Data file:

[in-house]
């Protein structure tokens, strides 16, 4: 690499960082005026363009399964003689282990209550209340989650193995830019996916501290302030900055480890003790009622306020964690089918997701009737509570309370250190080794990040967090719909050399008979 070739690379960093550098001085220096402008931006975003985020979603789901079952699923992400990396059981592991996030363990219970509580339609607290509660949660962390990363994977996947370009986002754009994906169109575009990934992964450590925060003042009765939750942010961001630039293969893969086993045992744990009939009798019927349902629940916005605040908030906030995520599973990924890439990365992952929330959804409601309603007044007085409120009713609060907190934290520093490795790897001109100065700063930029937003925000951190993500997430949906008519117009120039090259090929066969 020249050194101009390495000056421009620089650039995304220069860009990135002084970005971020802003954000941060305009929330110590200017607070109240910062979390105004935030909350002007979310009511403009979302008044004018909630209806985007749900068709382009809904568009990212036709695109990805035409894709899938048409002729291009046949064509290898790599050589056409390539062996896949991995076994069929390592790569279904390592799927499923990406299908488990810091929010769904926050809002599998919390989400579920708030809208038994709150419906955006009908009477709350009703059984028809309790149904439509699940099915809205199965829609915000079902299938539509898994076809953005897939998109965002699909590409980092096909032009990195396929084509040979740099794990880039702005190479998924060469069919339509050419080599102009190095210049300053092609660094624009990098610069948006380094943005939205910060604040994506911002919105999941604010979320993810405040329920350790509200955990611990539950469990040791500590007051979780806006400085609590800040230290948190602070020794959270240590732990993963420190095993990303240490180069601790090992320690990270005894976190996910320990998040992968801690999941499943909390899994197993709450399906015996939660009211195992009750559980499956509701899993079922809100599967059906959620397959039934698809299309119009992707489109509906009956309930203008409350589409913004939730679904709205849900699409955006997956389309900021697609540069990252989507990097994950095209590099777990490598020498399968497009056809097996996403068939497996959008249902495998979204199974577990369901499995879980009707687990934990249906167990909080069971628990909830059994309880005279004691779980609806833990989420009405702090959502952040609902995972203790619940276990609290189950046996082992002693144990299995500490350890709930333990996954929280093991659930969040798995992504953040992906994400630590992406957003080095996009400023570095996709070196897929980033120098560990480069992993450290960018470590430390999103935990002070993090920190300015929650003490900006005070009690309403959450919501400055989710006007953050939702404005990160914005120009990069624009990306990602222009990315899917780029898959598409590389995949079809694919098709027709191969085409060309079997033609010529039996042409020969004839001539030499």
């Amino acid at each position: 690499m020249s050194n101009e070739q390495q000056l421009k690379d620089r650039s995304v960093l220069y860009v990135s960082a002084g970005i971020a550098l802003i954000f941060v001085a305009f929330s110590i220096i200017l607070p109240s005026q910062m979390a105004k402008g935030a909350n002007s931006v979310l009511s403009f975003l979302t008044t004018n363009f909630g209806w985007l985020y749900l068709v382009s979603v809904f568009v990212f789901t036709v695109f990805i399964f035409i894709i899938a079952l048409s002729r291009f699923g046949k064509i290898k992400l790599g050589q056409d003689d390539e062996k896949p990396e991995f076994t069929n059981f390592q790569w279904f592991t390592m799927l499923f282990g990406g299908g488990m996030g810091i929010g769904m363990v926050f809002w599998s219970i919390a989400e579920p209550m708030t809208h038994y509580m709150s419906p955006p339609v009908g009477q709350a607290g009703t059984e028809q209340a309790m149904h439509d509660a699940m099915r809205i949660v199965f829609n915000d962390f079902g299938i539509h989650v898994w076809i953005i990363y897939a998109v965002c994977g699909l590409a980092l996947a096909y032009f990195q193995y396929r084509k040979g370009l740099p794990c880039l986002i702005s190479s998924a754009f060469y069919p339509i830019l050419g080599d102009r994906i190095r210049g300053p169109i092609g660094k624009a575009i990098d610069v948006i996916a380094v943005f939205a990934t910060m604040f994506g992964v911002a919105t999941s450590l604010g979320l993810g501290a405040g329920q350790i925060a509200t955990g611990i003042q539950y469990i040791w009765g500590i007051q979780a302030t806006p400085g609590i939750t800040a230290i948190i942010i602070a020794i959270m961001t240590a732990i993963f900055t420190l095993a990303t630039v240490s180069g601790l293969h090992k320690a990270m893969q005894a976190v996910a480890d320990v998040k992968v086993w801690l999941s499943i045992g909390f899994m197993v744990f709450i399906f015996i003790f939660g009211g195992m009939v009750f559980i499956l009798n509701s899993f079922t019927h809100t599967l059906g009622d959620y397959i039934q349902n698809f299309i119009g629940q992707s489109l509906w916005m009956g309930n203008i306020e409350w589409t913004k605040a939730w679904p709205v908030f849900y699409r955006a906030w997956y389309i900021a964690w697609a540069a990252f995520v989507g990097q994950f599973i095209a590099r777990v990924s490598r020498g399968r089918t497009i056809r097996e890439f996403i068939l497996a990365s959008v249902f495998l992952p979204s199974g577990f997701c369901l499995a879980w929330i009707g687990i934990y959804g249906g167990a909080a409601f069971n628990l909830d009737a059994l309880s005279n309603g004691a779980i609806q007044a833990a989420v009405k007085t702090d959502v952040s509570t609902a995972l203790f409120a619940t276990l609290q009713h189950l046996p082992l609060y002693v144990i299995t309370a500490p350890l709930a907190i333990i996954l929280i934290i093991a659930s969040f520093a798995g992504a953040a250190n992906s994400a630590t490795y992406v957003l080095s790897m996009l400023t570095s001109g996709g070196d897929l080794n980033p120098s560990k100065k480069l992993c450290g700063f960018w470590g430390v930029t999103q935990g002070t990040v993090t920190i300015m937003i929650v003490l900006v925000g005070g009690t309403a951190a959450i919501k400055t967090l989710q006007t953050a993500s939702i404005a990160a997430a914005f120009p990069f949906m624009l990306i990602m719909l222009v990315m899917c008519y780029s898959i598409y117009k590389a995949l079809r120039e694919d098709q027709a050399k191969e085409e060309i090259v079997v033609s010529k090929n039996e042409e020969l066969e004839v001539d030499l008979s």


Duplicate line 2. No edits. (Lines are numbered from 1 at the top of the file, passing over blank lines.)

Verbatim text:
């Protein structure tokens, strides 16, 4: 690499960082005026363009399964003689282990209550209340989650193995830019996916501290302030900055480890003790009622306020964690089918997701009737509570309370250190080794990040967090719909050399008979 070739690379960093550098001085220096402008931006975003985020979603789901079952699923992400990396059981592991996030363990219970509580339609607290509660949660962390990363994977996947370009986002754009994906169109575009990934992964450590925060003042009765939750942010961001630039293969893969086993045992744990009939009798019927349902629940916005605040908030906030995520599973990924890439990365992952929330959804409601309603007044007085409120009713609060907190934290520093490795790897001109100065700063930029937003925000951190993500997430949906008519117009120039090259090929066969 020249050194101009390495000056421009620089650039995304220069860009990135002084970005971020802003954000941060305009929330110590200017607070109240910062979390105004935030909350002007979310009511403009979302008044004018909630209806985007749900068709382009809904568009990212036709695109990805035409894709899938048409002729291009046949064509290898790599050589056409390539062996896949991995076994069929390592790569279904390592799927499923990406299908488990810091929010769904926050809002599998919390989400579920708030809208038994709150419906955006009908009477709350009703059984028809309790149904439509699940099915809205199965829609915000079902299938539509898994076809953005897939998109965002699909590409980092096909032009990195396929084509040979740099794990880039702005190479998924060469069919339509050419080599102009190095210049300053092609660094624009990098610069948006380094943005939205910060604040994506911002919105999941604010979320993810405040329920350790509200955990611990539950469990040791500590007051979780806006400085609590800040230290948190602070020794959270240590732990993963420190095993990303240490180069601790090992320690990270005894976190996910320990998040992968801690999941499943909390899994197993709450399906015996939660009211195992009750559980499956509701899993079922809100599967059906959620397959039934698809299309119009992707489109509906009956309930203008409350589409913004939730679904709205849900699409955006997956389309900021697609540069990252989507990097994950095209590099777990490598020498399968497009056809097996996403068939497996959008249902495998979204199974577990369901499995879980009707687990934990249906167990909080069971628990909830059994309880005279004691779980609806833990989420009405702090959502952040609902995972203790619940276990609290189950046996082992002693144990299995500490350890709930333990996954929280093991659930969040798995992504953040992906994400630590992406957003080095996009400023570095996709070196897929980033120098560990480069992993450290960018470590430390999103935990002070993090920190300015929650003490900006005070009690309403959450919501400055989710006007953050939702404005990160914005120009990069624009990306990602222009990315899917780029898959598409590389995949079809694919098709027709191969085409060309079997033609010529039996042409020969004839001539030499």